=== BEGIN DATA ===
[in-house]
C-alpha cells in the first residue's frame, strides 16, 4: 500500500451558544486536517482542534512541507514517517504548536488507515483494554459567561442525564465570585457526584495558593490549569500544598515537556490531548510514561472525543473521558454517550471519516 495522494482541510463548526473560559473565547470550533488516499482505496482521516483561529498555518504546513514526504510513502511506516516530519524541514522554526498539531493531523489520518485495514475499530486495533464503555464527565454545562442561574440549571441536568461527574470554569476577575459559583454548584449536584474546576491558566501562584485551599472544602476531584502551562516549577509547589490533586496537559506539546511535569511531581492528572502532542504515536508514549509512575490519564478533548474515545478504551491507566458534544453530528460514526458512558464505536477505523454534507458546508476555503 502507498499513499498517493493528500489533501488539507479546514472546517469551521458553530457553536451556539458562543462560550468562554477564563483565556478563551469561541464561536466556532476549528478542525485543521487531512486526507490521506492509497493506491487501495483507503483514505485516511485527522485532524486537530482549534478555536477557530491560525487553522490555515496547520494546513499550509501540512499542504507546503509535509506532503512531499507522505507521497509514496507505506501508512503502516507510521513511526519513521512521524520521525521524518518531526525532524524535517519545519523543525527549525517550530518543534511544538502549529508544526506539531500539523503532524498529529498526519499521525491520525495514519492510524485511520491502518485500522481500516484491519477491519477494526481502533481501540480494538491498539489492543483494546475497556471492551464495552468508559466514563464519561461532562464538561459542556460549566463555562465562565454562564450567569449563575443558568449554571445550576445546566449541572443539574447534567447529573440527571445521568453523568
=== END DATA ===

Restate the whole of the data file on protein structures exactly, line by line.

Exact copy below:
[in-house]
C-alpha cells in the first residue's frame, strides 16, 4: 500500500451558544486536517482542534512541507514517517504548536488507515483494554459567561442525564465570585457526584495558593490549569500544598515537556490531548510514561472525543473521558454517550471519516 495522494482541510463548526473560559473565547470550533488516499482505496482521516483561529498555518504546513514526504510513502511506516516530519524541514522554526498539531493531523489520518485495514475499530486495533464503555464527565454545562442561574440549571441536568461527574470554569476577575459559583454548584449536584474546576491558566501562584485551599472544602476531584502551562516549577509547589490533586496537559506539546511535569511531581492528572502532542504515536508514549509512575490519564478533548474515545478504551491507566458534544453530528460514526458512558464505536477505523454534507458546508476555503 502507498499513499498517493493528500489533501488539507479546514472546517469551521458553530457553536451556539458562543462560550468562554477564563483565556478563551469561541464561536466556532476549528478542525485543521487531512486526507490521506492509497493506491487501495483507503483514505485516511485527522485532524486537530482549534478555536477557530491560525487553522490555515496547520494546513499550509501540512499542504507546503509535509506532503512531499507522505507521497509514496507505506501508512503502516507510521513511526519513521512521524520521525521524518518531526525532524524535517519545519523543525527549525517550530518543534511544538502549529508544526506539531500539523503532524498529529498526519499521525491520525495514519492510524485511520491502518485500522481500516484491519477491519477494526481502533481501540480494538491498539489492543483494546475497556471492551464495552468508559466514563464519561461532562464538561459542556460549566463555562465562565454562564450567569449563575443558568449554571445550576445546566449541572443539574447534567447529573440527571445521568453523568